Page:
We speak to a junior doctor about how she came to came to accept her natural hair.
Hi, nice to meet you… Tell us about yourself?
I’m Dr Alexandra Oti and I’m a doctor, currently working in an acute medical unit which is always busy. I am the kind of person who dances on the streets and shares videos of myself doing Cardi B impressions.
What is your hair story?
When I was 10, I had curly blonde box braids but I started relaxing my hair in my teens. I felt pressured into it by the hairstylist. When I was about 20, I read an article that talked about the pressure black women are put under to meet European standards of beauty and I realised I needed to make my own decision to stop. Around the same time period, I decided to cut my hair myself.
The pressure on black women to straighten or relax is still so strong. Natural hair is rarely positively represented in the media. If it is shown in a more appealing way, it’s always a looser curl pattern, rather than kinkier hair textures like mine.
How did people react when you went natural?
When I first cut my hair, people were generally very unsupportive; telling me I’d look better with weaves or with my hair straightened. It took me ages to wear my hair natural on the wards because I didn’t see any other black female doctors wearing their hair out, which made me feel like it was unprofessional.
But then an amazing, hardworking senior doctor, a black female, who was leading our teaching group wore her afro one day and it inspired so much. I went home and told my mum about it, then decided I’d do the same. This was a turning point for me, as I realised my hair choices shouldn’t affect my work as a professional doctor.
What do you love most about being a doctor?
I am a people person and I love working with different people of all ages, all backgrounds and it’s hard to get bored when you’re constantly surrounded by such diversity.
What do you think is a big threat to women’s mental health?
Alcohol. I’m very into the booze-free movement. I also used to be a big party animal, but it was affecting my health and happiness. So, I decided to stop and co-created an Instagram account (@nobooze.london) to motivate me and others to enjoy sobriety and see that you can have fun without being drunk.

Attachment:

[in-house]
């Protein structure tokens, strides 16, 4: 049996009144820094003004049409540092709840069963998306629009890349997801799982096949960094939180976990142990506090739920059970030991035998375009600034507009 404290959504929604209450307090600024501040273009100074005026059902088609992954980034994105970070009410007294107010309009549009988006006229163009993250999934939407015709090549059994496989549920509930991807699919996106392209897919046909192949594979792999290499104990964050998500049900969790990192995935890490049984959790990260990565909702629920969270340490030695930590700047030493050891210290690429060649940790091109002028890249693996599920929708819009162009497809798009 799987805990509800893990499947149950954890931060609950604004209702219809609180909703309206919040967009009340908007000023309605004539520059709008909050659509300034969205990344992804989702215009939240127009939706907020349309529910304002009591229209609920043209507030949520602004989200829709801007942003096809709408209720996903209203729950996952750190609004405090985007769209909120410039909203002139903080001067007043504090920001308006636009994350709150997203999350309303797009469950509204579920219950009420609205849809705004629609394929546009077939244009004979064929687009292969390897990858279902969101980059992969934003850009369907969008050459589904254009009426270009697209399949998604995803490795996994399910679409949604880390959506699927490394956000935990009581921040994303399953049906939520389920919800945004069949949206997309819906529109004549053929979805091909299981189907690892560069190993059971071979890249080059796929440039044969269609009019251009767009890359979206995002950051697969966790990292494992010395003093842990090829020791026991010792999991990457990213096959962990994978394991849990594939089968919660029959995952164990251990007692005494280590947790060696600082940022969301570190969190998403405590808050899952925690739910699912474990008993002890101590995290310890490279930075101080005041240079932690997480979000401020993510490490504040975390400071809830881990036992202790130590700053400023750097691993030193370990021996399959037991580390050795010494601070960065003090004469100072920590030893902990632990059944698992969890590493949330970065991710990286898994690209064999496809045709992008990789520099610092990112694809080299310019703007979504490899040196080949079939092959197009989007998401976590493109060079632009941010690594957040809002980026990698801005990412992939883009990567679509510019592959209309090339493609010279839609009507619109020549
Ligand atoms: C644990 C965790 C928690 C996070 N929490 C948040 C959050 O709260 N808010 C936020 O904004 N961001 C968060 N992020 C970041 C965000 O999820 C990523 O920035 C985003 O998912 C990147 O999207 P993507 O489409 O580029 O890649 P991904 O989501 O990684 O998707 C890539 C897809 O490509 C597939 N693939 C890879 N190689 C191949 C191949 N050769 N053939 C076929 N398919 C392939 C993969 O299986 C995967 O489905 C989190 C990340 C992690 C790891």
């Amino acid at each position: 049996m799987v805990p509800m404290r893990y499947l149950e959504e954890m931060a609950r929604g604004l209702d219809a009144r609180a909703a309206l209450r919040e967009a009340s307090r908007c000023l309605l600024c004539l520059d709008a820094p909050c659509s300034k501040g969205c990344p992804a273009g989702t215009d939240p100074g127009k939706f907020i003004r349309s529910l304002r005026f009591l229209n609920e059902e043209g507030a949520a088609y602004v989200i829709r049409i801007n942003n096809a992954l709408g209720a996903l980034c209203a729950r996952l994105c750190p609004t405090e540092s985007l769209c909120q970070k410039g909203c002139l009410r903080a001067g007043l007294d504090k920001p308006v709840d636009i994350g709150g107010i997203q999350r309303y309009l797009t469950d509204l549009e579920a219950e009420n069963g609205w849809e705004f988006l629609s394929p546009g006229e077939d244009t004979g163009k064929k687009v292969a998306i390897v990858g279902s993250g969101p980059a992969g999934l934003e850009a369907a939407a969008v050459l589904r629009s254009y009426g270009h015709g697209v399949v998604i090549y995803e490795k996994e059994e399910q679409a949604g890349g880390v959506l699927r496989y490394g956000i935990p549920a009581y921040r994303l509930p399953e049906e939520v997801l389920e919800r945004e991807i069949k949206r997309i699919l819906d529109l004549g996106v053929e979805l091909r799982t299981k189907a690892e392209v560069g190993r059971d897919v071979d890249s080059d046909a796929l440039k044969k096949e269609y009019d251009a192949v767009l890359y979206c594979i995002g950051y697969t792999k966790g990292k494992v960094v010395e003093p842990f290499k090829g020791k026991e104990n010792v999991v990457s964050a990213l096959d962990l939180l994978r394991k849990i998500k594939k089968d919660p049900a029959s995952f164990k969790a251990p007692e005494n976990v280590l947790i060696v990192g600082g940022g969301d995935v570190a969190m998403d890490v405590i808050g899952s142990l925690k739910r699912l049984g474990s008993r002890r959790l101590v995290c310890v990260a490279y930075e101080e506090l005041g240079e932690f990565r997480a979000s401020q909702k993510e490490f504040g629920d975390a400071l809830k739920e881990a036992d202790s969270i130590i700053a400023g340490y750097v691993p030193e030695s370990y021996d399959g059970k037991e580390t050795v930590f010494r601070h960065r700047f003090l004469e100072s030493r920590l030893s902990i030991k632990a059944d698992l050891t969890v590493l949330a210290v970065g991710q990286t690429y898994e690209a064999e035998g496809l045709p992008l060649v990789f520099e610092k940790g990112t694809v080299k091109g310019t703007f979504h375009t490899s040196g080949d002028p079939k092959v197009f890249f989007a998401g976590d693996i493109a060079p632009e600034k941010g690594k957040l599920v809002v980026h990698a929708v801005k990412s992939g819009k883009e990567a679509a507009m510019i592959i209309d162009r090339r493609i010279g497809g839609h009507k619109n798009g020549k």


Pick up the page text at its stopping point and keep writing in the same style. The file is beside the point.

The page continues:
What else are you passionate about?
I see climate change as an extension of my passion for global health because what we do to the environment has a big impact on our own health and the world’s health, too. Everything works in a circle.
Any eco-friendly beauty tips?
If you can, buy glass bottles instead of plastic as they are better for the environment and more sustainable. You can also try upcycling any plastic bottles you have and use them to store makeup brushes.
As a doctor, I bet you don’t have much time, so what are your quick get-ready tips?
In the evening, I wet my hair and apply cream and some oil to it to give my hair a moisture boost. If I am being good, I’ll twist it or put into big braids, before wrapping it up. If I am not good (most of the time!) I just wear my hair in an afro puff and call it a day.
In the morning, if I haven’t prepped my hair the night before, I do a quick DIY job and use some leave-in conditioner and some shea butter to help define my curls, then put it into two French-plaits, which is my go-to hairstyle. For day-to-day, I wear a protective headwrap or my afro in a bun or out.
I am half Ethiopian and half Nigerian, and I’ve always felt connected to the identity of Panafricanism. I think headwraps are a celebration of this. My favourites are ones by Paola Mathé, @fanmdjanm.
There is a medical emergency and, erm, you have to leave the house fast. Name three hair products you would take with you….
A leave-in conditioner for curls, cocoa butter (it makes your hair smell like chocolate mousse!), and moisturising hair cream.
Any hair advice to share?
The most liberating thing you can do is accept your hair as it is, as there is no point fighting your texture or your length. Don’t feel self-conscious about it or let anyone or society tell you how to wear it.